Tuesday, October 16, 2007
My Rocky Mountain High
We human beings are a complex lot. So many components go into the mix that makes us the individuals we become. One ingredient in my life that shaped my personality was my torrid affair with John Denver.
Well, we actually never met. And before you start labeling me with words like stalker or obsessive, listen to my tale. You’ll understand that what Henry John Deutschendorf Jr. (his real name) and I shared was real…kind of.
In the early seventies my best buddy Darla and I began to sing for fun and hire. In our tiny town of Van Horn Texas, people would pay us actual money, and sometimes dinner, to sing duets at banquets, weddings, etc. We sang at our church for free and we sang around our pianos just for the joy of it. She was a great harmonizer and I could carry my share of the melody. At the time, we were enamored with the beginnings of Christian rock. We loved Petra, Honeytree and the Imperials when Russ Taff was explosive on stage. These were our peeps. In the secular market, we ate up everything the Carpenters and Linda Ronstadt gave us.
And then I met John. Okay, once again I never actually met him. But when I heard his voice, a mixture of lilting sun and down home truth, I fell in love. I introduced him to Darla and we began practicing and practicing his songs. My piano teacher, Mrs. Lovelady, allowed me to learn some of his tunes as long as I kept up on the classical ones. No problem. I memorized “Grandma’s Feather Bed” and “Thank God I’m a Country Boy” and felt complete joy as I let my fingers fly over the ivories.
“Sunshine on my Shoulders” took me to a place of haunting beauty, so sad and so piercingly bright. “Back Home Again,” one of my favorites, made me proud to be a small town Texas gal. “Take Me Home, Country Roads” was the tune Darla and I did the most often and received the most praise for. My mom made me watch all the Jacque Cousteau specials on TV. I didn’t really enjoy them, until John sang “Ay Calypso.” I sat alone in my room and listened to “Like a Sad Song” and “Rhyme and Reason” and “Fly Away” over and over. I took hours and learned to play “This Old Guitar” on my dad’s Martin. It was a blissful time, hanging out with my best friend Darla and singing the songs of my adolescent love John.
John Denver followed me to college but life happened. When he and Annie, for whom he penned “Annie’s Song,” got a divorce, I was devastated. I always pictured the two of them together around a campfire up in the mountains of Colorado perfectly happy. And yes, sometimes in my fantasy I was sitting among their friends, John laughing easily with me and asking me to sing along with him.
But after the divorce, John changed. He became more political and less, well free. I guess we just kind of fell apart. I officially broke up with John after I went to one of his concerts in 1986 in Dallas, Texas. He wasn’t the young man who dared me to dream of freedom and love and joy. He was an adult who ranted about politics and the environment and EST – his form of spirituality, but who did it with an undertone of bitterness. And he had dropped those beloved round wire rim glasses and gotten contacts. The nerve.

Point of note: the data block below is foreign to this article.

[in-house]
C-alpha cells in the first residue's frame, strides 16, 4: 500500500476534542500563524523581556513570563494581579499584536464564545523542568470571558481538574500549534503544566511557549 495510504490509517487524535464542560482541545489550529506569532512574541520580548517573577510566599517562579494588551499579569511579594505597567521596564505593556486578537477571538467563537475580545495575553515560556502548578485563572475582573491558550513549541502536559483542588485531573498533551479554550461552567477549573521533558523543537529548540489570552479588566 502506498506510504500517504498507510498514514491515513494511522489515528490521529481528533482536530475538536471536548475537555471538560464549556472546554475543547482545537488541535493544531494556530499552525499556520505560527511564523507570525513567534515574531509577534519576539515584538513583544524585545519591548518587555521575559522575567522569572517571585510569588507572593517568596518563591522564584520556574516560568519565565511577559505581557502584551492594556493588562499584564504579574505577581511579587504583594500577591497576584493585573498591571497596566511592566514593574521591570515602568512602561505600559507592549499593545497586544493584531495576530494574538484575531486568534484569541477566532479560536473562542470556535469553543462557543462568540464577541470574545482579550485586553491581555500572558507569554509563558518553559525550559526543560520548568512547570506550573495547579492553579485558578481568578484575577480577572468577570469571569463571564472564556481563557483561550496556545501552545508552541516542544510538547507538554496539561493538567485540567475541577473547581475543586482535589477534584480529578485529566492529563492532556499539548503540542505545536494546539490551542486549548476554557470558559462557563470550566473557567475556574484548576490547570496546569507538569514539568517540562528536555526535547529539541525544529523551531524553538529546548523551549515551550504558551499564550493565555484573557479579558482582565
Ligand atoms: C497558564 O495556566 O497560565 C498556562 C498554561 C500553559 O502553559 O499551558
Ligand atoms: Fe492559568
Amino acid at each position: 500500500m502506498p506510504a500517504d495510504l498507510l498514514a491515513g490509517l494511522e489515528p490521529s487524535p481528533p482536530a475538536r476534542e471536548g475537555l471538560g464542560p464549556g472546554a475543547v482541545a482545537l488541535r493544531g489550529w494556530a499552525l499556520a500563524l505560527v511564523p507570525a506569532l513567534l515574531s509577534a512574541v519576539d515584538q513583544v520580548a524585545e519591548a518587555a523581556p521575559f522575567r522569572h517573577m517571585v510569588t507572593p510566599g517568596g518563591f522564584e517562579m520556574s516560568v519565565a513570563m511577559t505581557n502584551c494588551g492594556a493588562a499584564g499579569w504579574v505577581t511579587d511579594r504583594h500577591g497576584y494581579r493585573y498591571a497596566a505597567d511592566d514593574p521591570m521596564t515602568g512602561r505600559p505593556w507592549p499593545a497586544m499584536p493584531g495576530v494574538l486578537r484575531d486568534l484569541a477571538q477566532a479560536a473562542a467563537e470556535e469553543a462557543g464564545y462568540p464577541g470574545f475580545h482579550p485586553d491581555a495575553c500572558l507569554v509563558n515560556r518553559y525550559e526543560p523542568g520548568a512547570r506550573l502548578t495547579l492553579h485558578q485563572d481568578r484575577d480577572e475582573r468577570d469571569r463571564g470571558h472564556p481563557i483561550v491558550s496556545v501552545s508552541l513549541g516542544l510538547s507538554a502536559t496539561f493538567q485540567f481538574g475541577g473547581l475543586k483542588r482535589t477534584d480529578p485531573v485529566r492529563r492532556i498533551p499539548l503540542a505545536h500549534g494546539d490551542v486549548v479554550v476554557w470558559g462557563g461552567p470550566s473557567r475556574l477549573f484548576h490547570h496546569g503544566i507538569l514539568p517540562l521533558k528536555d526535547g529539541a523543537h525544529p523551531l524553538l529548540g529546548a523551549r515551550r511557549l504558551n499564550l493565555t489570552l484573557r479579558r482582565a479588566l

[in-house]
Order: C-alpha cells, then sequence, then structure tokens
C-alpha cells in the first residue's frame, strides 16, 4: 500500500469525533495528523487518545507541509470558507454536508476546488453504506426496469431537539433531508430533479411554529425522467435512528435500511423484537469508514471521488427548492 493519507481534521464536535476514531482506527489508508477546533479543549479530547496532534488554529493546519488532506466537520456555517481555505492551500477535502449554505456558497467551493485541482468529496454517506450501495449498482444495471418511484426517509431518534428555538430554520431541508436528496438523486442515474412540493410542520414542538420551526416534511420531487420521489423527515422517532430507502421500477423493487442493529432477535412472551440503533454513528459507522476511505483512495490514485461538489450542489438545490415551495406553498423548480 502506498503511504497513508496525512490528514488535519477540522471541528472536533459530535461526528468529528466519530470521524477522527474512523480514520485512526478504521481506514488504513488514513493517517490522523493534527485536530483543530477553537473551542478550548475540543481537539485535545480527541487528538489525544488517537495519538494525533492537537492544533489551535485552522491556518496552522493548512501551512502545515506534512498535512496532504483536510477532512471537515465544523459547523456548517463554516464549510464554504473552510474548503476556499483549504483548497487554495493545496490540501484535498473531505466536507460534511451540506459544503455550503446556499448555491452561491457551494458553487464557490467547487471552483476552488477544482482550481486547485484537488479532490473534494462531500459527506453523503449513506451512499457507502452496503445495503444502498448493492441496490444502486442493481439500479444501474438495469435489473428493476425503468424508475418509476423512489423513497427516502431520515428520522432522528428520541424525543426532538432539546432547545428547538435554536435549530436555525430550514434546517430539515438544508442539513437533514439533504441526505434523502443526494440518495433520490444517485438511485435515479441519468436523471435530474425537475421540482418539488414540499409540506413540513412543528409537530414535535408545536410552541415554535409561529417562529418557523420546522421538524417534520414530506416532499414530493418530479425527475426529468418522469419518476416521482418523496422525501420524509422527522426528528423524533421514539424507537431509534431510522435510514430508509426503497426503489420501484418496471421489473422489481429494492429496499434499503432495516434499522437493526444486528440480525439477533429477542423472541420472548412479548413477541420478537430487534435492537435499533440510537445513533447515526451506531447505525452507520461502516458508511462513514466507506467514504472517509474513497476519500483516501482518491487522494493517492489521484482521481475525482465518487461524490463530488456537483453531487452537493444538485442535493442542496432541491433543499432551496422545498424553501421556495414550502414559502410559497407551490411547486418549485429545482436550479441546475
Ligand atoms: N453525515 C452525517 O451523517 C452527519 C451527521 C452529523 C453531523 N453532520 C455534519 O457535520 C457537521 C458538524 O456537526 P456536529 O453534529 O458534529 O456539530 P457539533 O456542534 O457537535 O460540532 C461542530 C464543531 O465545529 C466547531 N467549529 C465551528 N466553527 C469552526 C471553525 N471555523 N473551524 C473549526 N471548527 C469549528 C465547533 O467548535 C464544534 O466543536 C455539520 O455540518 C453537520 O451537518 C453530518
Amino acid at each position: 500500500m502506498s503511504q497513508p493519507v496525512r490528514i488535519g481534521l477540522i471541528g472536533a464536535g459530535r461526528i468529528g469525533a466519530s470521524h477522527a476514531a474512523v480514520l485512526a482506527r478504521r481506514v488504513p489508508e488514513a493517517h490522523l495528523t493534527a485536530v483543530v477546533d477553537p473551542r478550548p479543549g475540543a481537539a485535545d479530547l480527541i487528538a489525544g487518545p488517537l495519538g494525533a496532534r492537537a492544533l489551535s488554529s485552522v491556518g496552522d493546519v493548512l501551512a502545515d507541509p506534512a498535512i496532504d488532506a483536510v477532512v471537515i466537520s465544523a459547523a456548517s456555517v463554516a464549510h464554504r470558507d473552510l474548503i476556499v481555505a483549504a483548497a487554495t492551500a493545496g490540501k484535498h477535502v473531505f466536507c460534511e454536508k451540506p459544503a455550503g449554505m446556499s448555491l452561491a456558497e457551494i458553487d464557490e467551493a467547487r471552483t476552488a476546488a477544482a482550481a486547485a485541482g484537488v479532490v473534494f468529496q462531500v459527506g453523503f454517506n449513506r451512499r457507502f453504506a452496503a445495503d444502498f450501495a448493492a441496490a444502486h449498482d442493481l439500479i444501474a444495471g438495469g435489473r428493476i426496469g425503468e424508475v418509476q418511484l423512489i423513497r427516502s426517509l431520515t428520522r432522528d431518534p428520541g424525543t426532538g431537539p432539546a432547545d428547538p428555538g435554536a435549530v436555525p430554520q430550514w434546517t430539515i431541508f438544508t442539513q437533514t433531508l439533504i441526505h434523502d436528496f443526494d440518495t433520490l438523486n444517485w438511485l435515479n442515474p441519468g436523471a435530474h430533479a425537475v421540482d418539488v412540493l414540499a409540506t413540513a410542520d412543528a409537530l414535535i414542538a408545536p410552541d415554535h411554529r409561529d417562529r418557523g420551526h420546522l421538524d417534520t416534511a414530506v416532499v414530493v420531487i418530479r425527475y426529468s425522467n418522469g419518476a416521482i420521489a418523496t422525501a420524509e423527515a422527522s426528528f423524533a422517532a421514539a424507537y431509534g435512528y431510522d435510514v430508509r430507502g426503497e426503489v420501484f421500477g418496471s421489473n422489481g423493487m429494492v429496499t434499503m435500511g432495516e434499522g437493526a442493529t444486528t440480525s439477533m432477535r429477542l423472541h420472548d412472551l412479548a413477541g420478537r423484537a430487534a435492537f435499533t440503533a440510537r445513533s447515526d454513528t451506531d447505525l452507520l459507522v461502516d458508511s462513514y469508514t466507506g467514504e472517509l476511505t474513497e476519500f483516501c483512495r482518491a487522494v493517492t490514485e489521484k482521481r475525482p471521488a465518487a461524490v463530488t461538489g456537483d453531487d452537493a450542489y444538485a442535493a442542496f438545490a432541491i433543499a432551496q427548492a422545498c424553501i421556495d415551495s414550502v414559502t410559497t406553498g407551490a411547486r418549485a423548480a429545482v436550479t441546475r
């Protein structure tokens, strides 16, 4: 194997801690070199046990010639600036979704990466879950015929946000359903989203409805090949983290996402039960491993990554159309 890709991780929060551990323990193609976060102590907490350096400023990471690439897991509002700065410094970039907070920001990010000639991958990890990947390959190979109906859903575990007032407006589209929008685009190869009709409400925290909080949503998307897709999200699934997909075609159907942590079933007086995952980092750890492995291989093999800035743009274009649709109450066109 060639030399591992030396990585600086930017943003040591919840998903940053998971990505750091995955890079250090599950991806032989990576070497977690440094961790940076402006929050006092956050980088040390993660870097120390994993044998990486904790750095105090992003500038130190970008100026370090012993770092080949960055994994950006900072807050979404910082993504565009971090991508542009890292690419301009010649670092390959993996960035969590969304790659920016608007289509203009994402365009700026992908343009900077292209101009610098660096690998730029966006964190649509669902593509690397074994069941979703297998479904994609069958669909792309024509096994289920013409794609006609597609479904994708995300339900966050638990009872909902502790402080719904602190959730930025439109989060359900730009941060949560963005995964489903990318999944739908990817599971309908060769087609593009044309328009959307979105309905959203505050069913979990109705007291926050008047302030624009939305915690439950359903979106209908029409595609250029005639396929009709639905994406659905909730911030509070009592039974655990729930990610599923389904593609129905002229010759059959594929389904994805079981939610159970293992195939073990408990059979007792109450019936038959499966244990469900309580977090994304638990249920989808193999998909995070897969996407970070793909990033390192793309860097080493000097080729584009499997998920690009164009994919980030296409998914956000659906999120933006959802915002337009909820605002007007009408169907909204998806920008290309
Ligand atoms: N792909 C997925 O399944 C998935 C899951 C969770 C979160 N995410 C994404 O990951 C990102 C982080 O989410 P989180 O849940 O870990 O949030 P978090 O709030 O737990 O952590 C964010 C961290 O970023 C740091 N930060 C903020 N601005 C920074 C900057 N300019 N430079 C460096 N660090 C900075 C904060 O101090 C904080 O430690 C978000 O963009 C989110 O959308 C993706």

After the concert I told him good-bye. I wasn’t angry. I was just hurt. And I still thanked him for the absolute joy he had given me every time I had sung or listened to his music.
Eleven years after that concert I was living in San Diego, California married and teaching. On October 13, 1997, I got up, dressed and drove to Horizon High School. A very normal Monday morning. But the radio gave me news that made the day anything but. John Denver had died the night before in a plane accident up the coast of California off Monterey.
In the parking lot of that high school, I sat and cried. Teacher’s meeting was about to begin but I couldn’t move. Honest to goodness real grief poured out. John Denver, a great memory and a part of what made me Robbie, was dead.
I felt silly crying over someone I had never actually conversed with, but at the same time I validated every feeling with a simple truth. His music and all those songs were the musical score to my junior high and high school existence. He made a difference in my life. With his twelve string guitar playing in the background, I learned to dream. Seriously.
My friend Darla was in a boating accident when she was twenty and suffered a horrible injury to her brain stem. She lost her memory. I have seen Darla several times over the years, but she never knows my name or who I am. But you know what? She remembers every single word to those John Denver songs we sang.
That says something.
This week is the tenth anniversary of his passing. I now live in Colorado and will some day make the three and half hour pilgrimage to Aspen and tour the John Denver Sanctuary. I’ll play his songs all the way there and I will allow myself the pleasure of simple nostalgia and real grief. Our torrid affair is long over, but the memories of him, like mental photographs of old loves, are sweet and clear like the Colorado night sky.